Which all implies that everything’s rather stuck – but there is something else that could unstick it.

Student discounts

Back when fees were £3k a year, almost everyone was predicted to pay back in full, so there wasn’t much need to guess how much of that they would pay back in balance sheet terms. But when £9,000 fees were being loaned out, the Treasury carried on not bothering to do a guess – which would have meant that the loans on the balance sheet would suddenly have been subject to a big write-off 30 years later.

That allowed George Osbourne to hand out loans like sweeties – or “remove the cap on student numbers and swap grants for bigger maintenance loans”, as it’s more commonly known – without hitting his deficit target.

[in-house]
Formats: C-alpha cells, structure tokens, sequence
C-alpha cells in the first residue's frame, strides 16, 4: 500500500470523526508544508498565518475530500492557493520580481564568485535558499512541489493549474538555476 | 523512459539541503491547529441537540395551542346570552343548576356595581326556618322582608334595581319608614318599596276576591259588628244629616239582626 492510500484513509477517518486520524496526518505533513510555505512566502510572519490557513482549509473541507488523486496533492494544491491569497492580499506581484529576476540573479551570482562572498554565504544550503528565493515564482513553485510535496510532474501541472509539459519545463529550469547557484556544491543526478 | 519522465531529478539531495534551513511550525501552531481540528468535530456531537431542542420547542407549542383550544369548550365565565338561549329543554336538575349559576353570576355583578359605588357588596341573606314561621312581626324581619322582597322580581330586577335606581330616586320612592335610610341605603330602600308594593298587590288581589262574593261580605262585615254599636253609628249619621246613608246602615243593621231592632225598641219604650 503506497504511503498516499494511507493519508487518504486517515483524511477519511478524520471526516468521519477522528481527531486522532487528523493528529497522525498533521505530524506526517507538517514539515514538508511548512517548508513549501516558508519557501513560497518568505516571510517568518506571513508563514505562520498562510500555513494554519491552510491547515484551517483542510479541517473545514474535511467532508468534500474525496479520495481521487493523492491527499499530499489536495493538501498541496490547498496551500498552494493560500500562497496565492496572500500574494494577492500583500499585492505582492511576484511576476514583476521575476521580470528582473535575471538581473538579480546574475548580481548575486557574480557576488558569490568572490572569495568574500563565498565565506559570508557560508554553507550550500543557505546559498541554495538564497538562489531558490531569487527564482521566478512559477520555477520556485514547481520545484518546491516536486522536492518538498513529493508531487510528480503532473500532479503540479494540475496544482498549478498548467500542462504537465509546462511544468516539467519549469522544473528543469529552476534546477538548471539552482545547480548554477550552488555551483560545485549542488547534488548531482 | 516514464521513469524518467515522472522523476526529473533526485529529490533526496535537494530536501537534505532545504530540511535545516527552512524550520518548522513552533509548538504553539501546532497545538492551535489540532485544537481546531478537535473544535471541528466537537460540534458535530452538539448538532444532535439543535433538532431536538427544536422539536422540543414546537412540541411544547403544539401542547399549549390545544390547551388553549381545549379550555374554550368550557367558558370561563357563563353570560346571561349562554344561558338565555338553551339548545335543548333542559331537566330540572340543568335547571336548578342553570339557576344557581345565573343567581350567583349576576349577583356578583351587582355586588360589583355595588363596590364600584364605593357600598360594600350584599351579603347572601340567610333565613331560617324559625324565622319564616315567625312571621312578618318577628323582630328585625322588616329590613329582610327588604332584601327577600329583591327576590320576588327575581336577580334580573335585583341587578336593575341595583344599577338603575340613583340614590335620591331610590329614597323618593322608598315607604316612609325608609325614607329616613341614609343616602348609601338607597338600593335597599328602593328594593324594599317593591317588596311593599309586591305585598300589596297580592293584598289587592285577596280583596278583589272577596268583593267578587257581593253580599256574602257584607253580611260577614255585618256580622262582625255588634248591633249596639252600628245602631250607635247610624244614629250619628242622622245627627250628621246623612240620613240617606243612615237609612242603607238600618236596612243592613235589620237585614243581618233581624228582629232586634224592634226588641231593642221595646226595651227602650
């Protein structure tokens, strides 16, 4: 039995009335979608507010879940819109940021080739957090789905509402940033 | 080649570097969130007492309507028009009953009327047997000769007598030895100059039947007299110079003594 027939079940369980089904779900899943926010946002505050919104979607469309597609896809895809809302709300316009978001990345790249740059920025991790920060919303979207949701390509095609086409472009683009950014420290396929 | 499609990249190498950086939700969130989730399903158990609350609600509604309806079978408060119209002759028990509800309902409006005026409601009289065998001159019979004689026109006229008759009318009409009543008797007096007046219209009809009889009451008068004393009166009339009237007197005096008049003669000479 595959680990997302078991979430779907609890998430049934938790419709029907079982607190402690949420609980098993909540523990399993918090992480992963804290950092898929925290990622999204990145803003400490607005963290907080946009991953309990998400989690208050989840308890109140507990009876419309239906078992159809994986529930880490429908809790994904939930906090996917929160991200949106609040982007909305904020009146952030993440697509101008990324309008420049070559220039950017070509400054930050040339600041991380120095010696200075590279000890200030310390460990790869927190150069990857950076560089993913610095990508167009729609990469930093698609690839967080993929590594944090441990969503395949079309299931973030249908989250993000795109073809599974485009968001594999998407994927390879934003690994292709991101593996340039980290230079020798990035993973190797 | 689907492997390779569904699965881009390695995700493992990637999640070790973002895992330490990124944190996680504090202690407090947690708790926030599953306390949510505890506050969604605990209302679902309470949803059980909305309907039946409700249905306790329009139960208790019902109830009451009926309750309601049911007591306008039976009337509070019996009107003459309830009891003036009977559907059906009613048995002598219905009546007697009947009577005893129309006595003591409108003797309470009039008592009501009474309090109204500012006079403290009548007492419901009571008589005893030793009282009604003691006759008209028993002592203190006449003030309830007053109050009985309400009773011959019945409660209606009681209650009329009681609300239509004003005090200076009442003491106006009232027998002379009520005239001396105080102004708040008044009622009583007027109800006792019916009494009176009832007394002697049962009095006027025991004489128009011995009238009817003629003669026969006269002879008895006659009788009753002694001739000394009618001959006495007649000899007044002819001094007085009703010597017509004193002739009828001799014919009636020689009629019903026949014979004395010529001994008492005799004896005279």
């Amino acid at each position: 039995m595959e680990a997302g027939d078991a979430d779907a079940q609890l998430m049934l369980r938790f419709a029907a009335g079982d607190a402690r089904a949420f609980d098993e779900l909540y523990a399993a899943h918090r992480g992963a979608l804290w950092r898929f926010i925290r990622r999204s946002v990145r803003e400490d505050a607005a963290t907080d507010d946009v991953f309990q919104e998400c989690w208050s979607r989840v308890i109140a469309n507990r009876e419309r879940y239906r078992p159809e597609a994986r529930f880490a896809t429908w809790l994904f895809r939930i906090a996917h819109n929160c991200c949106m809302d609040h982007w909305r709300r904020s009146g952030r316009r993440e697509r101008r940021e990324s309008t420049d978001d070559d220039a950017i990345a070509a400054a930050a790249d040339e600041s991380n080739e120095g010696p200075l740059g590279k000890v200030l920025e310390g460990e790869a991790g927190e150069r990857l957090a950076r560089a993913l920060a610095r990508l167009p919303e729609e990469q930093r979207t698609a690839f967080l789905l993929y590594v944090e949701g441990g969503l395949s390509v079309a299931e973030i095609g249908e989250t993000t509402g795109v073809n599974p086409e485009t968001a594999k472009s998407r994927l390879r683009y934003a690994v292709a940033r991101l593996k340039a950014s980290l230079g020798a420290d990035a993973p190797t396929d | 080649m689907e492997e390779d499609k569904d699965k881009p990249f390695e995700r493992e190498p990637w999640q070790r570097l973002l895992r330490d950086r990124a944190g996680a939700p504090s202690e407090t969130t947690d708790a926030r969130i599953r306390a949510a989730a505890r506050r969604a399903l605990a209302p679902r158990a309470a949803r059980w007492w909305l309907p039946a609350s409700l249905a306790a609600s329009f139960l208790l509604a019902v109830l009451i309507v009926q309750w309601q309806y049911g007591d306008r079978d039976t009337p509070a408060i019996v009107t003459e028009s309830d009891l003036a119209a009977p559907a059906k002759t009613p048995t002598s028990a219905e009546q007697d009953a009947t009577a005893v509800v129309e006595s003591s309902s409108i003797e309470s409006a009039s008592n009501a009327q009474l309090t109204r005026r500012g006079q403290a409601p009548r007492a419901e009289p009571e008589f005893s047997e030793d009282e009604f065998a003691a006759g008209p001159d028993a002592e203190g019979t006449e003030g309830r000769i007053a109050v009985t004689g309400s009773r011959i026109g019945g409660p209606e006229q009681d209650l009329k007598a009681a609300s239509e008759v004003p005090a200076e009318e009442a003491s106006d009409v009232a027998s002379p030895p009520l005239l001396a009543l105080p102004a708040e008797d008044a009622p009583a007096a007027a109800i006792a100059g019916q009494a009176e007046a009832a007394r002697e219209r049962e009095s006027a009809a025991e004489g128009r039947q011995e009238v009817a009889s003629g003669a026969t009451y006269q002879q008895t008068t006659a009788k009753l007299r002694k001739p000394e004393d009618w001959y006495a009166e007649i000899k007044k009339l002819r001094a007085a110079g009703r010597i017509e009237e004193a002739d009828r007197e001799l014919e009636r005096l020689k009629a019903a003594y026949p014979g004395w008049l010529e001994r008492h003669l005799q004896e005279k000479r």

That practice was eventually caught out – and now, the Treasury and the Department for Education (DfE) have to guess how much of each loan will eventually be paid back. And it also has to guess how much that money will be worth for the full (now 40) years.

That means that the “envelope” that Phillipson, Starmer and Reeves are theoretically holding themselves to is subject to all sorts of little variables – ones that can go on to have a huge impact.

Let’s take the IFS numbers – a cohort costing £20.6bn a year in loan outlay, and a £2.7bn long-run cost. IFS makes that a “RAB Charge” of 13 per cent. If nothing else, and notwithstanding the £1.5bn in teaching funding, that doesn’t feel like a very fair split between the state and student to me – but we are where we are.

It means that on IFS numbers, the envelope size per cohort is £2.7bn in loan subsidy, and £1.5bn in teaching grant.